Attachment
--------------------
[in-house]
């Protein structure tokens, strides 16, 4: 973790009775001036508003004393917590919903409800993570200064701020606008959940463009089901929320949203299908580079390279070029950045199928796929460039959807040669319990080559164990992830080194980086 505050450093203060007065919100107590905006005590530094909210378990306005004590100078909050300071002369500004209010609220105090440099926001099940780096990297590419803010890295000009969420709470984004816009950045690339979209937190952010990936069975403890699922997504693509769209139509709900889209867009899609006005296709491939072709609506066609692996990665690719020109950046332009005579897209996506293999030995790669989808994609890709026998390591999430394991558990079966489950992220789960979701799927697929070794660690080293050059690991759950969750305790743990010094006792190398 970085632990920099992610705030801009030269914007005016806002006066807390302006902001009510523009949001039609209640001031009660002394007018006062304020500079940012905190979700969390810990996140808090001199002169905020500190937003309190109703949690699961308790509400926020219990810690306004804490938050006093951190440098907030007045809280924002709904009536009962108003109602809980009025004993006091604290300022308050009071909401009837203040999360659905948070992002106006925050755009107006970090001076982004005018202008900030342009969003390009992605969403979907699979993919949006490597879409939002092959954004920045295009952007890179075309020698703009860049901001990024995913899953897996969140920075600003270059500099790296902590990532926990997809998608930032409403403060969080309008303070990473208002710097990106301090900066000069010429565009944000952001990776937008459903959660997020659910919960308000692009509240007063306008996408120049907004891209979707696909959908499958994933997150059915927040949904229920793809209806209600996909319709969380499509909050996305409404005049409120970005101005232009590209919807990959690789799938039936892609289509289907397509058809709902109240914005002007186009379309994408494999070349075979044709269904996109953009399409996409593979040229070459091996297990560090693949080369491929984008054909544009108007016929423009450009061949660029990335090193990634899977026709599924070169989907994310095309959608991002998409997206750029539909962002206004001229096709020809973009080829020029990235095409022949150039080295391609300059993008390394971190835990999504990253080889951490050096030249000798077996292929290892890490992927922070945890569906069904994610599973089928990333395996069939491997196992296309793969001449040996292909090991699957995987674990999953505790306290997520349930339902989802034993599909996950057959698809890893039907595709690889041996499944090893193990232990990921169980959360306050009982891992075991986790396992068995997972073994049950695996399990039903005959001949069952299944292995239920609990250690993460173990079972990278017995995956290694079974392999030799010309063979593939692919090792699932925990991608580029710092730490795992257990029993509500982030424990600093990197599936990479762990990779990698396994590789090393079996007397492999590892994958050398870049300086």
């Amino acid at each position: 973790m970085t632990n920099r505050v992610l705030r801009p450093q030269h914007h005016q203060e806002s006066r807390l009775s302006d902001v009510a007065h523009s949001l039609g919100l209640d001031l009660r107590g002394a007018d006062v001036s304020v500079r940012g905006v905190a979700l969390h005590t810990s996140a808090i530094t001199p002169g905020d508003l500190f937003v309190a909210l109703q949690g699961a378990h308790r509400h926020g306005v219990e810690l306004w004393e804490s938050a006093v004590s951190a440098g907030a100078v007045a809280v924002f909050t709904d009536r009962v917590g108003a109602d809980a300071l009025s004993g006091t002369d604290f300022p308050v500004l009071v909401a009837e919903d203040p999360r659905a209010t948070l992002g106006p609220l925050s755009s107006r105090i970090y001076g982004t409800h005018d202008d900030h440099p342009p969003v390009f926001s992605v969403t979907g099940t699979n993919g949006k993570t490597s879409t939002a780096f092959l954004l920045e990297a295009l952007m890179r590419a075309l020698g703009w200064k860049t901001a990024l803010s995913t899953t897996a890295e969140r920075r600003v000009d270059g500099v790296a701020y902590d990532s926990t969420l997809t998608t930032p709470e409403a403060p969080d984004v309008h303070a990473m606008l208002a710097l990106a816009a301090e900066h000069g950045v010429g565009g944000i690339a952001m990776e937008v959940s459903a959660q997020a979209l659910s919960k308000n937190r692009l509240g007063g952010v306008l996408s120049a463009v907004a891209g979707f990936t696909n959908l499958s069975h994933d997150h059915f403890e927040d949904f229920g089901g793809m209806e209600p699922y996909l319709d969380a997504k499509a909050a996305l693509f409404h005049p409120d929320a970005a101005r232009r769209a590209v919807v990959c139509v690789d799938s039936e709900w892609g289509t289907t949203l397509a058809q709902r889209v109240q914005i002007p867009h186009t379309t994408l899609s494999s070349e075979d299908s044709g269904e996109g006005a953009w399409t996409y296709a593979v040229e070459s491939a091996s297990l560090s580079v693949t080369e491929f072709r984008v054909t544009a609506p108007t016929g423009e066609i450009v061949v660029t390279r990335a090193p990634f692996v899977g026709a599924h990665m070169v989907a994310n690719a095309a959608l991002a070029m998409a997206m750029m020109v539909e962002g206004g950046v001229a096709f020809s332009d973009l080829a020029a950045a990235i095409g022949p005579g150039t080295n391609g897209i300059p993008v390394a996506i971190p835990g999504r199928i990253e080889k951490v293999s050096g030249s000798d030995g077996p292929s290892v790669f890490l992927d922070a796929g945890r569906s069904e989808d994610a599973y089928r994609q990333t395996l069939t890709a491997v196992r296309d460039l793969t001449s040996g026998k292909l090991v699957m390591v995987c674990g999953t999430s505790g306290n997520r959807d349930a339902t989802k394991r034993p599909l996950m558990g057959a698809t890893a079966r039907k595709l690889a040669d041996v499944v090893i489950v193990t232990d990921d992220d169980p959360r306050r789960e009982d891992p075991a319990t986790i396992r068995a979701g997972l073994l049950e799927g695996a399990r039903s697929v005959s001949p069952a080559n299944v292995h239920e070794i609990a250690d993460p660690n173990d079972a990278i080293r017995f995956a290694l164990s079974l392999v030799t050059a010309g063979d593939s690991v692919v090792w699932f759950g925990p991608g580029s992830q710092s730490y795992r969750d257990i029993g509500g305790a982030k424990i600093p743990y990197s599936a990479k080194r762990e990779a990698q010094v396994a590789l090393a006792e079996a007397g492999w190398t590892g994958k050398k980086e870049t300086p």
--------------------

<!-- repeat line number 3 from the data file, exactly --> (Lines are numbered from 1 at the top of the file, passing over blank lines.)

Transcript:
């Amino acid at each position: 973790m970085t632990n920099r505050v992610l705030r801009p450093q030269h914007h005016q203060e806002s006066r807390l009775s302006d902001v009510a007065h523009s949001l039609g919100l209640d001031l009660r107590g002394a007018d006062v001036s304020v500079r940012g905006v905190a979700l969390h005590t810990s996140a808090i530094t001199p002169g905020d508003l500190f937003v309190a909210l109703q949690g699961a378990h308790r509400h926020g306005v219990e810690l306004w004393e804490s938050a006093v004590s951190a440098g907030a100078v007045a809280v924002f909050t709904d009536r009962v917590g108003a109602d809980a300071l009025s004993g006091t002369d604290f300022p308050v500004l009071v909401a009837e919903d203040p999360r659905a209010t948070l992002g106006p609220l925050s755009s107006r105090i970090y001076g982004t409800h005018d202008d900030h440099p342009p969003v390009f926001s992605v969403t979907g099940t699979n993919g949006k993570t490597s879409t939002a780096f092959l954004l920045e990297a295009l952007m890179r590419a075309l020698g703009w200064k860049t901001a990024l803010s995913t899953t897996a890295e969140r920075r600003v000009d270059g500099v790296a701020y902590d990532s926990t969420l997809t998608t930032p709470e409403a403060p969080d984004v309008h303070a990473m606008l208002a710097l990106a816009a301090e900066h000069g950045v010429g565009g944000i690339a952001m990776e937008v959940s459903a959660q997020a979209l659910s919960k308000n937190r692009l509240g007063g952010v306008l996408s120049a463009v907004a891209g979707f990936t696909n959908l499958s069975h994933d997150h059915f403890e927040d949904f229920g089901g793809m209806e209600p699922y996909l319709d969380a997504k499509a909050a996305l693509f409404h005049p409120d929320a970005a101005r232009r769209a590209v919807v990959c139509v690789d799938s039936e709900w892609g289509t289907t949203l397509a058809q709902r889209v109240q914005i002007p867009h186009t379309t994408l899609s494999s070349e075979d299908s044709g269904e996109g006005a953009w399409t996409y296709a593979v040229e070459s491939a091996s297990l560090s580079v693949t080369e491929f072709r984008v054909t544009a609506p108007t016929g423009e066609i450009v061949v660029t390279r990335a090193p990634f692996v899977g026709a599924h990665m070169v989907a994310n690719a095309a959608l991002a070029m998409a997206m750029m020109v539909e962002g206004g950046v001229a096709f020809s332009d973009l080829a020029a950045a990235i095409g022949p005579g150039t080295n391609g897209i300059p993008v390394a996506i971190p835990g999504r199928i990253e080889k951490v293999s050096g030249s000798d030995g077996p292929s290892v790669f890490l992927d922070a796929g945890r569906s069904e989808d994610a599973y089928r994609q990333t395996l069939t890709a491997v196992r296309d460039l793969t001449s040996g026998k292909l090991v699957m390591v995987c674990g999953t999430s505790g306290n997520r959807d349930a339902t989802k394991r034993p599909l996950m558990g057959a698809t890893a079966r039907k595709l690889a040669d041996v499944v090893i489950v193990t232990d990921d992220d169980p959360r306050r789960e009982d891992p075991a319990t986790i396992r068995a979701g997972l073994l049950e799927g695996a399990r039903s697929v005959s001949p069952a080559n299944v292995h239920e070794i609990a250690d993460p660690n173990d079972a990278i080293r017995f995956a290694l164990s079974l392999v030799t050059a010309g063979d593939s690991v692919v090792w699932f759950g925990p991608g580029s992830q710092s730490y795992r969750d257990i029993g509500g305790a982030k424990i600093p743990y990197s599936a990479k080194r762990e990779a990698q010094v396994a590789l090393a006792e079996a007397g492999w190398t590892g994958k050398k980086e870049t300086p």